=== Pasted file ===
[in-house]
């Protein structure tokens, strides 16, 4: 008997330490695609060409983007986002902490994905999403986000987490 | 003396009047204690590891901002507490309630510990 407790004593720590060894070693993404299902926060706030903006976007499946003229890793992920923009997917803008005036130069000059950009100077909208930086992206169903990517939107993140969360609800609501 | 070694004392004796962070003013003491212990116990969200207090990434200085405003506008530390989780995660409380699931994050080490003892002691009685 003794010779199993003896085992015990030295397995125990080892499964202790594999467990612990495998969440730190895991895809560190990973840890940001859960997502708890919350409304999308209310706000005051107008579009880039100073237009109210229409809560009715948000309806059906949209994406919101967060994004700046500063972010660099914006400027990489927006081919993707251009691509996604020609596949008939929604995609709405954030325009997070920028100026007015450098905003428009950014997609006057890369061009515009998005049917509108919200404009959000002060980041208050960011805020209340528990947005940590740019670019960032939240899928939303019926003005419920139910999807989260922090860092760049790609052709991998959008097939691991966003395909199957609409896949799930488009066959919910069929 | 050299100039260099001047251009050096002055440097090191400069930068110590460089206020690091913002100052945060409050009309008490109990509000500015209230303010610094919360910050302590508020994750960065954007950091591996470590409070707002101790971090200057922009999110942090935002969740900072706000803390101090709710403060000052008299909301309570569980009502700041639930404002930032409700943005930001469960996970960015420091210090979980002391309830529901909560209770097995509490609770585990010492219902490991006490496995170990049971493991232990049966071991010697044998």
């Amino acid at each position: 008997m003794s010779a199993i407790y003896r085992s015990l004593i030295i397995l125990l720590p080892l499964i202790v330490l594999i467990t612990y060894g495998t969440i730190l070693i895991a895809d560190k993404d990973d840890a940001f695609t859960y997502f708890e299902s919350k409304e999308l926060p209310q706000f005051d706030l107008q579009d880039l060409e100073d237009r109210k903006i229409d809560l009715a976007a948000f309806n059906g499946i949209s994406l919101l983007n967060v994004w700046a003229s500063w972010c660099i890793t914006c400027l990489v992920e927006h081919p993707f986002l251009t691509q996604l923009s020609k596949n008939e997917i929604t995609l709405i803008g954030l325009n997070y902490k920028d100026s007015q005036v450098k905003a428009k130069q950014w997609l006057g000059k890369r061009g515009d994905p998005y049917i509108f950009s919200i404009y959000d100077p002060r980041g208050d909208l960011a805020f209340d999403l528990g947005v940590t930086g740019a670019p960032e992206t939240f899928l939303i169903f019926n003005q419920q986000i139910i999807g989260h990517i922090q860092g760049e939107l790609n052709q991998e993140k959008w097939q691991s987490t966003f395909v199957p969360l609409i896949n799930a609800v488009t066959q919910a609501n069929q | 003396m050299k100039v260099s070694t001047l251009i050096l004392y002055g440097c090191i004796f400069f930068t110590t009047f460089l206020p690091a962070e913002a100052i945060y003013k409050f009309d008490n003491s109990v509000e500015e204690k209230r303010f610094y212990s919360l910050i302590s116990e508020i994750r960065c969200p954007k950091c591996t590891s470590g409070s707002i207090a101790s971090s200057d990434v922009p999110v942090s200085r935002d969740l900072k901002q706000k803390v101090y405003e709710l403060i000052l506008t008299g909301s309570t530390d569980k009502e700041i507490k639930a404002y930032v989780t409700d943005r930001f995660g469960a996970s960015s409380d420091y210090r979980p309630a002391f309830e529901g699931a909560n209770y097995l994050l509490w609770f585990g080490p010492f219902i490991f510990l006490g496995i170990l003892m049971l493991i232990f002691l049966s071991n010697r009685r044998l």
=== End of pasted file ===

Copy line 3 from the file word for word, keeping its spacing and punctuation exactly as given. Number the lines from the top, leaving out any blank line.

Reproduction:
């Amino acid at each position: 008997m003794s010779a199993i407790y003896r085992s015990l004593i030295i397995l125990l720590p080892l499964i202790v330490l594999i467990t612990y060894g495998t969440i730190l070693i895991a895809d560190k993404d990973d840890a940001f695609t859960y997502f708890e299902s919350k409304e999308l926060p209310q706000f005051d706030l107008q579009d880039l060409e100073d237009r109210k903006i229409d809560l009715a976007a948000f309806n059906g499946i949209s994406l919101l983007n967060v994004w700046a003229s500063w972010c660099i890793t914006c400027l990489v992920e927006h081919p993707f986002l251009t691509q996604l923009s020609k596949n008939e997917i929604t995609l709405i803008g954030l325009n997070y902490k920028d100026s007015q005036v450098k905003a428009k130069q950014w997609l006057g000059k890369r061009g515009d994905p998005y049917i509108f950009s919200i404009y959000d100077p002060r980041g208050d909208l960011a805020f209340d999403l528990g947005v940590t930086g740019a670019p960032e992206t939240f899928l939303i169903f019926n003005q419920q986000i139910i999807g989260h990517i922090q860092g760049e939107l790609n052709q991998e993140k959008w097939q691991s987490t966003f395909v199957p969360l609409i896949n799930a609800v488009t066959q919910a609501n069929q | 003396m050299k100039v260099s070694t001047l251009i050096l004392y002055g440097c090191i004796f400069f930068t110590t009047f460089l206020p690091a962070e913002a100052i945060y003013k409050f009309d008490n003491s109990v509000e500015e204690k209230r303010f610094y212990s919360l910050i302590s116990e508020i994750r960065c969200p954007k950091c591996t590891s470590g409070s707002i207090a101790s971090s200057d990434v922009p999110v942090s200085r935002d969740l900072k901002q706000k803390v101090y405003e709710l403060i000052l506008t008299g909301s309570t530390d569980k009502e700041i507490k639930a404002y930032v989780t409700d943005r930001f995660g469960a996970s960015s409380d420091y210090r979980p309630a002391f309830e529901g699931a909560n209770y097995l994050l509490w609770f585990g080490p010492f219902i490991f510990l006490g496995i170990l003892m049971l493991i232990f002691l049966s071991n010697r009685r044998l």